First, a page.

Wood-plastic composites (WPCs) have slower moisture sorption than solid wood, but over time moisture can impact the strength, stiffness, and decay of the composite. These changes will become increasingly important if WPCs are used in more challenging environments such as in ground-contact applications. There are several options for mitigating the moisture sorption of WPCs. A coupling agent can be added to potentially improve the wetting and dispersion of the wood flour and improve its adhesion with the plastic matrix. In previous investigations, the use of a coupling agent has been shown to further slow, though not stop, moisture intrusion in WPCs. Alternatively, the wood flour can be chemically modified to make the wood itself more hydrophobic and, therefore, reduce the driving force for moisture intrusion rather than just slow it.
While the effects of such approaches to moisture reduction have been investigated somewhat in the laboratory setting, field exposure is ultimately needed to verify the overall long-term durability of such WPCs, which includes the potentially synergistic effects of exposure to sunlight, moisture, wind, temperature fluctuations, freeze/thaw, wet/dry cycling, termites, mold and decay fungi. WPCs containing either a coupling agent or chemically modified wood flour were fabricated. These modified WPCs and a control were installed both above-ground and in-ground in Saucier, Mississippi and Madison, Wisconsin and observations (e.g., appearance, thickness swell, and fungal attack) were recorded over a 12 year time period. Results will be discussed, as well as correlation between laboratory and field measurements.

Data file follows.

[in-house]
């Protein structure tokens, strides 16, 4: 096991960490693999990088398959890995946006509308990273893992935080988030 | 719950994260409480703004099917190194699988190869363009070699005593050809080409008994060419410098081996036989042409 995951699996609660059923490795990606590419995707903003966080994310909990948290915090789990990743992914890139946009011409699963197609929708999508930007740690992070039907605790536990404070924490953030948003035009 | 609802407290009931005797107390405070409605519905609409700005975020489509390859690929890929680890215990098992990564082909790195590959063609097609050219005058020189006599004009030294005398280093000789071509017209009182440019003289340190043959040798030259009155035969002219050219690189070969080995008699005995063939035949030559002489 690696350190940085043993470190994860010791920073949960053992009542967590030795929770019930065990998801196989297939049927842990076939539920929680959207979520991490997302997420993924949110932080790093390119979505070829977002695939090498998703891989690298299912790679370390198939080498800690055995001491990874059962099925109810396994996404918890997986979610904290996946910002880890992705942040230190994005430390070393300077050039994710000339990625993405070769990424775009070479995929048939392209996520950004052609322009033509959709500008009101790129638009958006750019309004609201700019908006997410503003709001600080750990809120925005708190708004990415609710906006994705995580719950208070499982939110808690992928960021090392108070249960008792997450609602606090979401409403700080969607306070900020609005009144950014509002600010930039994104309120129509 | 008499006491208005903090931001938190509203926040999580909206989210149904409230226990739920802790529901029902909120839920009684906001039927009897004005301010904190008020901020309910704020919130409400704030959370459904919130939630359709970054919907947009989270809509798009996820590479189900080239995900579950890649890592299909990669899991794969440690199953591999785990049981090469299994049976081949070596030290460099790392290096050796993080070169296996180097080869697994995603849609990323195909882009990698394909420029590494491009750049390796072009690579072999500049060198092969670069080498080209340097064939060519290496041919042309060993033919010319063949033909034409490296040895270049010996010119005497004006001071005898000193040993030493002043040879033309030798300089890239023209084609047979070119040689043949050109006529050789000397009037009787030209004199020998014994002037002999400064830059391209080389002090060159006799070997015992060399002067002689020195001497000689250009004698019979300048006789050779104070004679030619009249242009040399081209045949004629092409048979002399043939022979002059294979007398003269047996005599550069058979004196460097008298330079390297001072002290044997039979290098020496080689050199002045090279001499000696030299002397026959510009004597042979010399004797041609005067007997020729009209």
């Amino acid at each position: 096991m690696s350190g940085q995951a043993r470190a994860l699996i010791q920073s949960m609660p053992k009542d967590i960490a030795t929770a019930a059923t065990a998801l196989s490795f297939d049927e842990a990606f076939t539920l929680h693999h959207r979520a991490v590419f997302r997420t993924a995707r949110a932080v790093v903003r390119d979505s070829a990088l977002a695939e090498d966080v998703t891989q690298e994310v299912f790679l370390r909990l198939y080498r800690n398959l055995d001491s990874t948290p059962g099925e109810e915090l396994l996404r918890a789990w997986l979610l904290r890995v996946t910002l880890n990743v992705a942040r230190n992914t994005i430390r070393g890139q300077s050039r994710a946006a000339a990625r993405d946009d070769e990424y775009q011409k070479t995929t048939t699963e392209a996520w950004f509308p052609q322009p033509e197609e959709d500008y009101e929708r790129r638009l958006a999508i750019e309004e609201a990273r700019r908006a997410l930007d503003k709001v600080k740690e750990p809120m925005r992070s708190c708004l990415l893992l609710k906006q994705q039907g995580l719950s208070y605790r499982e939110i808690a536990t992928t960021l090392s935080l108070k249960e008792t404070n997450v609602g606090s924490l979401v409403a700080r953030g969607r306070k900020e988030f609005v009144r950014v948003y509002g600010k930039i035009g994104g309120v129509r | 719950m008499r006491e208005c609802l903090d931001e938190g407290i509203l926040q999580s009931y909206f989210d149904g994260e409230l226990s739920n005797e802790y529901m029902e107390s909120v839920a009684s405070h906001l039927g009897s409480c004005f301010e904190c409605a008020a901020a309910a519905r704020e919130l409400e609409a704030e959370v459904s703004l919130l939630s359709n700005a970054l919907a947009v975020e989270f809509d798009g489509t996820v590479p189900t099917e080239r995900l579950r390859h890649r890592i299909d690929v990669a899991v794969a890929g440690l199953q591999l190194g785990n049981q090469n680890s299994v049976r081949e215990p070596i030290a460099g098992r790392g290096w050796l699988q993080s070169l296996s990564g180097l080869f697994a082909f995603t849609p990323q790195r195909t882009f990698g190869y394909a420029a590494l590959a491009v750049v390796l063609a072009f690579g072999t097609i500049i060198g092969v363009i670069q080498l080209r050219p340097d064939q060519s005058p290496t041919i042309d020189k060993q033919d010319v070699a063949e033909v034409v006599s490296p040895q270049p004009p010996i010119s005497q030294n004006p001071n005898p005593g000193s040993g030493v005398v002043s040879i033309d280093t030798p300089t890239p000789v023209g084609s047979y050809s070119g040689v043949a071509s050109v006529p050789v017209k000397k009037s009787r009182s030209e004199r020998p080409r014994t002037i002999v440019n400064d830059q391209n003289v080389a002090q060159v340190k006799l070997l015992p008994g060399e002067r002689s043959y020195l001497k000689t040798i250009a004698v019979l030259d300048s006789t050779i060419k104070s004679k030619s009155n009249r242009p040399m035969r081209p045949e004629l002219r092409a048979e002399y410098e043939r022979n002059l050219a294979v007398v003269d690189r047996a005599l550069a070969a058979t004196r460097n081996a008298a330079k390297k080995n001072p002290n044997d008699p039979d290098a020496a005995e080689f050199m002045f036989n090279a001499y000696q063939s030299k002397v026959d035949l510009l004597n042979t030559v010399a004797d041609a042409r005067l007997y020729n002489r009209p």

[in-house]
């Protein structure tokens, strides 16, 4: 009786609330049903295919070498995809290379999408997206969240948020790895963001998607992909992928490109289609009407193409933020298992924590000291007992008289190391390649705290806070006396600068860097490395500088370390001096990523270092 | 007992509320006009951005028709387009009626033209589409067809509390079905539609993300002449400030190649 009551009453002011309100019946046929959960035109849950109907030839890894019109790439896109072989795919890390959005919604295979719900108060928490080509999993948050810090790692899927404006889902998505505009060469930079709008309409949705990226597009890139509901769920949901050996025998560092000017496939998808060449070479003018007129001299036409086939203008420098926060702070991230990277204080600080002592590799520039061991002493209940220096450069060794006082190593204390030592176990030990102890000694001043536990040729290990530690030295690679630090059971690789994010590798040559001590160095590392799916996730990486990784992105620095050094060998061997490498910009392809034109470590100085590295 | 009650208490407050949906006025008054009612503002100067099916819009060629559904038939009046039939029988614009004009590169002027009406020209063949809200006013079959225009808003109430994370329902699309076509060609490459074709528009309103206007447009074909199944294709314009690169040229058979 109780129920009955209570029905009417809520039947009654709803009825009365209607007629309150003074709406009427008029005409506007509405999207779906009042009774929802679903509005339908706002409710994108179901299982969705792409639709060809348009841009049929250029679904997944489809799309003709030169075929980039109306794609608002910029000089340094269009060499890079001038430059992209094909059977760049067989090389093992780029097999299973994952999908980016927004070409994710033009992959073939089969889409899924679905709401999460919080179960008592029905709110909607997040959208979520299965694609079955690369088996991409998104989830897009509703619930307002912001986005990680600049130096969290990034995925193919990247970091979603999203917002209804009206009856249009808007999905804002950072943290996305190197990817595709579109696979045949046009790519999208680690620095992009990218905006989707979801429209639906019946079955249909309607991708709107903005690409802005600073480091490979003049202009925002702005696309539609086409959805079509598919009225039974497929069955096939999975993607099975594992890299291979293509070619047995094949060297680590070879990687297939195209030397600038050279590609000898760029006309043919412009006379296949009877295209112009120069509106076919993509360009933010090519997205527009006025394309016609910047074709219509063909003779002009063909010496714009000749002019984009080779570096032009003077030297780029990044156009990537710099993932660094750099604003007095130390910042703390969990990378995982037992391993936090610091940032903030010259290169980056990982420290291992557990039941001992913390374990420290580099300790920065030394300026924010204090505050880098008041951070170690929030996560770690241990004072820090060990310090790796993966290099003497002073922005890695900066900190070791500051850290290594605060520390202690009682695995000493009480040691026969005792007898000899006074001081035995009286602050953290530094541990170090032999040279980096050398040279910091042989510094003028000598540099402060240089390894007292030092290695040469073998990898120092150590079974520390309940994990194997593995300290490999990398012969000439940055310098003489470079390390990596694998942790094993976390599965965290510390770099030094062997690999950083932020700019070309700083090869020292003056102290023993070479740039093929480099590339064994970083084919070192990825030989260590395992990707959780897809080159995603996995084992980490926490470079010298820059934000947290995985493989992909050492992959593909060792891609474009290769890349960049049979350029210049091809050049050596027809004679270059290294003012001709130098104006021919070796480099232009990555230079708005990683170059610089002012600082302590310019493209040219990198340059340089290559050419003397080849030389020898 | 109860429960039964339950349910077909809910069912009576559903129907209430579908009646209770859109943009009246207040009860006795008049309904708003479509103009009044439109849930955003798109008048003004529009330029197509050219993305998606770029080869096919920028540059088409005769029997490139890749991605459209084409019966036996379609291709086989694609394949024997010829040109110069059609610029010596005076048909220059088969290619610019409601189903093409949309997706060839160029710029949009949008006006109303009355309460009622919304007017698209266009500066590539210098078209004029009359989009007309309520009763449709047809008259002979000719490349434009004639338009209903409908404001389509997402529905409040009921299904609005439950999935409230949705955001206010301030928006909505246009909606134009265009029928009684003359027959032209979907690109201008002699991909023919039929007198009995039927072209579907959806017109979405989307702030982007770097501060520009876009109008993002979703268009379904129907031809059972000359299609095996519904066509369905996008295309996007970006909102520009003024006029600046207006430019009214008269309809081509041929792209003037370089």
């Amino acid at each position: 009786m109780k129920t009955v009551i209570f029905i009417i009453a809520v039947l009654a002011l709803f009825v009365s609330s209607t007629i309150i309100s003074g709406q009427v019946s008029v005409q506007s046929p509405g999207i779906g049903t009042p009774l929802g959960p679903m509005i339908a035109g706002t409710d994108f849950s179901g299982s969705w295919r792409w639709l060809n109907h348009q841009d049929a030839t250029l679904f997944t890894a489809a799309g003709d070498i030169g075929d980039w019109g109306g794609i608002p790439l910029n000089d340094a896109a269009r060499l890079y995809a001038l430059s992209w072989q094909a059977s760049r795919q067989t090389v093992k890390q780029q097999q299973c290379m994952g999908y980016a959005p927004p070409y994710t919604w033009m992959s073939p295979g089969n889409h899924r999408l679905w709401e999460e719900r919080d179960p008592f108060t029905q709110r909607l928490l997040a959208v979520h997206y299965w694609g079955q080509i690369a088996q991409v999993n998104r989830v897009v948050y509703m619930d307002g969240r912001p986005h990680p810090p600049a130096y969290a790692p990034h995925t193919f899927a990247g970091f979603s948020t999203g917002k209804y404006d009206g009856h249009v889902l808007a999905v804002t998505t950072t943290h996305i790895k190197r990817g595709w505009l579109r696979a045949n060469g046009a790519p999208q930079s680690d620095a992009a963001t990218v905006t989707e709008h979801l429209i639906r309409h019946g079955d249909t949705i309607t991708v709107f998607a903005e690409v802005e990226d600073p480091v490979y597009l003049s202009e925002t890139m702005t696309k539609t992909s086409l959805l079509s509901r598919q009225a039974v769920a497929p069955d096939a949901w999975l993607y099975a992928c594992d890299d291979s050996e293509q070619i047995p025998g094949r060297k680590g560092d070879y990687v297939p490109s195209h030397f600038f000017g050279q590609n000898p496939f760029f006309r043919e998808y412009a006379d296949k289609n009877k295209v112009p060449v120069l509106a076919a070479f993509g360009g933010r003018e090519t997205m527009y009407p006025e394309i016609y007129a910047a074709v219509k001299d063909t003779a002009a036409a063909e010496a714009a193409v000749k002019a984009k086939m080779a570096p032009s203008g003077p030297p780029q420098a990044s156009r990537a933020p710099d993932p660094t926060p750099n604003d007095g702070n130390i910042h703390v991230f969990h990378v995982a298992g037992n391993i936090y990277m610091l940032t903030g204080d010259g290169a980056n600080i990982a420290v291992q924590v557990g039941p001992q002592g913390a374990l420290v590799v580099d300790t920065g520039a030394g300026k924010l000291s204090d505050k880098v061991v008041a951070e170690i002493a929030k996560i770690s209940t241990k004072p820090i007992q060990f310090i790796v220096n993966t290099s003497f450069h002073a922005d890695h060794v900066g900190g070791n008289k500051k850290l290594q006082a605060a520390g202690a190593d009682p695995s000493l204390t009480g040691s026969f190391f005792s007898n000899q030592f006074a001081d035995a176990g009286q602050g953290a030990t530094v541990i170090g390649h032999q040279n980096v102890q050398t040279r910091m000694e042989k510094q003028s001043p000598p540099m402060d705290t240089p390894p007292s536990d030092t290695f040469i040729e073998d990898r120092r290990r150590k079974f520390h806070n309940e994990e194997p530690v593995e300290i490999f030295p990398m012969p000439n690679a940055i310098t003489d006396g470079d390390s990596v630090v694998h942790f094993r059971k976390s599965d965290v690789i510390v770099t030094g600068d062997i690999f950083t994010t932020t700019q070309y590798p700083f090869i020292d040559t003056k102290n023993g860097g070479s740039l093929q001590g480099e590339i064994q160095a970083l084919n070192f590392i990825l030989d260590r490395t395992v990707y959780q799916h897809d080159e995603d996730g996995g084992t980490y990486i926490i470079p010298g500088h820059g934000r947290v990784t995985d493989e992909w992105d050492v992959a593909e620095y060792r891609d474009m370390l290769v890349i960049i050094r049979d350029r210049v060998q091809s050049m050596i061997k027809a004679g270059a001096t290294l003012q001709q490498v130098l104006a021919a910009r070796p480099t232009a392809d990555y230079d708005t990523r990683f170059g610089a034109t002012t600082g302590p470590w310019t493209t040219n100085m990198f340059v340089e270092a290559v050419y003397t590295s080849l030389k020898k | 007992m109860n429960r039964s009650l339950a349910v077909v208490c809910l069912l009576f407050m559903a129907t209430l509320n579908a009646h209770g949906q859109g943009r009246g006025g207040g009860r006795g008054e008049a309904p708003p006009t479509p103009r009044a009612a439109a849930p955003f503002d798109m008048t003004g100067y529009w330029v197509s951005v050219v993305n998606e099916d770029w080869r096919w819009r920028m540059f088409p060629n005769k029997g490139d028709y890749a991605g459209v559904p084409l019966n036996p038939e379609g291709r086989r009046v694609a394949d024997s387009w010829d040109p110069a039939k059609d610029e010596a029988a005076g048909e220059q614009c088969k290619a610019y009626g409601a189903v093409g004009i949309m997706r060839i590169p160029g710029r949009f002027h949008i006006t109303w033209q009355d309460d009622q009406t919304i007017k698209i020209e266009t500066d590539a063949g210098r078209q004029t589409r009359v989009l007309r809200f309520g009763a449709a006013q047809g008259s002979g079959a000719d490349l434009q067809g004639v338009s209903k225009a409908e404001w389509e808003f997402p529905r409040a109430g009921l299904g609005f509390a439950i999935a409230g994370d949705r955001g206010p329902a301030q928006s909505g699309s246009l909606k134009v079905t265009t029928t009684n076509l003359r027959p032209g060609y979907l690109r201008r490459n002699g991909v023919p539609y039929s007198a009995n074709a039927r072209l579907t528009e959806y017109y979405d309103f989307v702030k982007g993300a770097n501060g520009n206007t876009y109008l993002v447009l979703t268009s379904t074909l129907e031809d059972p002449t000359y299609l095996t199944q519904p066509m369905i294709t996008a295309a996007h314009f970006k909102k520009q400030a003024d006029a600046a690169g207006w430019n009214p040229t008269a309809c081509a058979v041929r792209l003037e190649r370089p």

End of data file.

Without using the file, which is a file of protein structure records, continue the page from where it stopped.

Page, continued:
Ibach, Rebecca E.; Clemons, Craig M. 2017. Long term durability of wood-plastic composites made with chemically modified wood. In: Advancements in fiber-polymer composites conference proceedings. 16-18 May 2017. Madison, WI: 1-17 pp.